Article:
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Disorder: 'Government Is Failing To Heed Warnings'

Regional Fed chairman voices concerns that ever-greater compromises are being made – and breaking point will be reached

A regional Police Federation chairman has said the government is failing to recognise the warning signs that forces may find it difficult to deal with serious disorder in future.

Brian Robinson, a serving inspector with the North Wales branch of the staff association, told PoliceOracle.com that ever greater compromises are being made as the financial realities of the Comprehensive Spending Review begin to bite.

¬Any claim that forces don’t have sufficient resources to deal with disorder is completely without foundation.¬

He predicted there would be a point where forces would be less able to mobilise for situations such as the serious disorder of August last year as they adjusted to significant reductions in the numbers of officers and staff.

The Home Office has said the resourcing claim is “without foundation”.

Insp Robinson said: “Everything so far has been fine – but we have not yet had to face up to a situation in which the Police Service has not been able to cope.

“At the moment my force is fit for purpose with what we have – however my question is how we are going to respond if anything major happens nationally.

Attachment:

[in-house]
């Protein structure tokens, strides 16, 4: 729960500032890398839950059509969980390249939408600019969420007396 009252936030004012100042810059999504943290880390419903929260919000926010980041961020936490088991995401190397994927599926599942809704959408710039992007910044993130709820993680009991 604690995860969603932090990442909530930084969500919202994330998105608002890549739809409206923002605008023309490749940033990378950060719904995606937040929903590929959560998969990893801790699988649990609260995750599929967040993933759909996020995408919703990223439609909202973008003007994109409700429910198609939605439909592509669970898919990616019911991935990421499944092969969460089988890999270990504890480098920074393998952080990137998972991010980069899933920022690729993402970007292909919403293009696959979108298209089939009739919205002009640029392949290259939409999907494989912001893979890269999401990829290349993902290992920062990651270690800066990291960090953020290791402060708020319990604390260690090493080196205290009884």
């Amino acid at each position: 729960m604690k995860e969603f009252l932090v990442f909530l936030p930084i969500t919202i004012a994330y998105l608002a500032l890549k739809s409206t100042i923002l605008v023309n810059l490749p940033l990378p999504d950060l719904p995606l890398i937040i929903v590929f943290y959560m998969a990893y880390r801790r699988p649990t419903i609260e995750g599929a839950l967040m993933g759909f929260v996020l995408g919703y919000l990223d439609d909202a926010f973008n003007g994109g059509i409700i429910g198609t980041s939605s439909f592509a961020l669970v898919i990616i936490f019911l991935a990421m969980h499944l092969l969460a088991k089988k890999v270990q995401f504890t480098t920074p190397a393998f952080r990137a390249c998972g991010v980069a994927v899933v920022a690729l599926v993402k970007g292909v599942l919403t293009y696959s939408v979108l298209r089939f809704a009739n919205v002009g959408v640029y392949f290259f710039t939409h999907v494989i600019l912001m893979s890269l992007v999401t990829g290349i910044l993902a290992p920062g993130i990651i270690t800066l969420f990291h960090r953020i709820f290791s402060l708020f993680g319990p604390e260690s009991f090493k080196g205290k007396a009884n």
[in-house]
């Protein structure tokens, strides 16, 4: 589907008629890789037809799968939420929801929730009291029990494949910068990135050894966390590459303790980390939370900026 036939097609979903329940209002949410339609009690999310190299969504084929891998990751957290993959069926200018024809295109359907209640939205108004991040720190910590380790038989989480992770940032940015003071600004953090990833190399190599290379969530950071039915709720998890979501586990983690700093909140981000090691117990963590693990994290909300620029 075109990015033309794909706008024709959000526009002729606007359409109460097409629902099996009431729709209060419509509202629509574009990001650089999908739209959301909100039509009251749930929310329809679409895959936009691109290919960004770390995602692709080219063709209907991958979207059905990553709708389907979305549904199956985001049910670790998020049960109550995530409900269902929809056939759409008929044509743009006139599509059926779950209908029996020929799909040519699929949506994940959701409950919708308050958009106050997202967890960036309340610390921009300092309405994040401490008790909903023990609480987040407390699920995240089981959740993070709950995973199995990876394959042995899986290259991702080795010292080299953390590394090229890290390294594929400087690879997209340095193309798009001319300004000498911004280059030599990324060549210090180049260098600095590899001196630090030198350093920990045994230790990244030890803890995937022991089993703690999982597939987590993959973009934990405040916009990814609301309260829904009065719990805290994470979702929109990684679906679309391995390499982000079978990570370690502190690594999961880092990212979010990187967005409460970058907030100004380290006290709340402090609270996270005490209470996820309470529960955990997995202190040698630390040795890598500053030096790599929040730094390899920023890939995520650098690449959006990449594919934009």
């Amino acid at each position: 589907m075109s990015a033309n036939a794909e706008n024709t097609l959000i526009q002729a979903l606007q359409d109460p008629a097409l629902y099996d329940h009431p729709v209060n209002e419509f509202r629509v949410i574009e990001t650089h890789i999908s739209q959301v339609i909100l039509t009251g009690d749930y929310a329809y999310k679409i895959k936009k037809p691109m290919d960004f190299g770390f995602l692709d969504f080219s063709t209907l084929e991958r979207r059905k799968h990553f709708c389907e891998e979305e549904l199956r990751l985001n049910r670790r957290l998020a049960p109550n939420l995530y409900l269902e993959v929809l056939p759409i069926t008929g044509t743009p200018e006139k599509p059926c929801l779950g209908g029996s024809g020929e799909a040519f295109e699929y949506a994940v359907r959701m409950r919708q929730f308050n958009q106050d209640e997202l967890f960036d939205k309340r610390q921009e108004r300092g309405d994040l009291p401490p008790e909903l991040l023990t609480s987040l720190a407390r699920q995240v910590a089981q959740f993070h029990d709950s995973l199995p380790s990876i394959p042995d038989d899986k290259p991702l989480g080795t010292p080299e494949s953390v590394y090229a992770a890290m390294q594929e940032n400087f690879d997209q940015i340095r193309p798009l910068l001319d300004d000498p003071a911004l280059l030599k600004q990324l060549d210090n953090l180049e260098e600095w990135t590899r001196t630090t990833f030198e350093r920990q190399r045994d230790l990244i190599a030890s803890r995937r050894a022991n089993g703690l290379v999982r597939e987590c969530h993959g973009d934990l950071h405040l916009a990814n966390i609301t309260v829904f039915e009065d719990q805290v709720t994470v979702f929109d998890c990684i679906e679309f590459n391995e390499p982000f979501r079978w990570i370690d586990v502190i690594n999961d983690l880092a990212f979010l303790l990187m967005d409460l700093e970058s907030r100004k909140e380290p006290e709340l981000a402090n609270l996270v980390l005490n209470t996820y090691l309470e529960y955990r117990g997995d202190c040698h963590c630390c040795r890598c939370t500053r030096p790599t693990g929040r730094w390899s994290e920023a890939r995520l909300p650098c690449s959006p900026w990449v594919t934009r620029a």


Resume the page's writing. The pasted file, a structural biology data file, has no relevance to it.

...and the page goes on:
“One of the key problems is that we still have not had any guidance on what is not a priority – cuts in control room staff have been made and and the posts filled with officers. This means we have effectively been left with cuts to the front-line.”

According to the Policing in Austerity report by Her Majesty’s Inspectorate of Constabulary, North Wales Police is to shed 10 per cent of its officer workforce, equating to around 162 pairs of boots, and potentially 11 per cent of police staff – up to 104 employees – by 2015.

Insp Robinson described the police as “the emergency service of last resort”, adding that officers had been called upon at short notice to resolve the Olympic security problems.

The officer said: “You only have to look at what happened with G4S. Yes, we were able to cope but that was at the expense of pulling in both the police and the army – a service that is also having to contend with its own cuts.

“Coping was achieved by ruining soldiers’ (post tour) leave – there was massive restrictions on police leave too although at least we had the benefit of it being planned.”

On a more local level, Insp Robinson said that there had been a noticeable decline in officers willing to step up and work extra hours. He added. “We had a potential murder in my area a couple of weeks ago and it was a struggle to get anyone in.

“People are looking at work-life balance more.”

However, the Home Office said Her Majesty’s Inspectorate of Constabulary had made it clear savings could be made while protecting the front-line.

A spokesman added: “The issue during last summer’s riots was not about total police numbers but around the speed of deployment of officers to trouble spots.

“Any claim that forces don’t have sufficient resources to deal with disorder is completely without foundation.”

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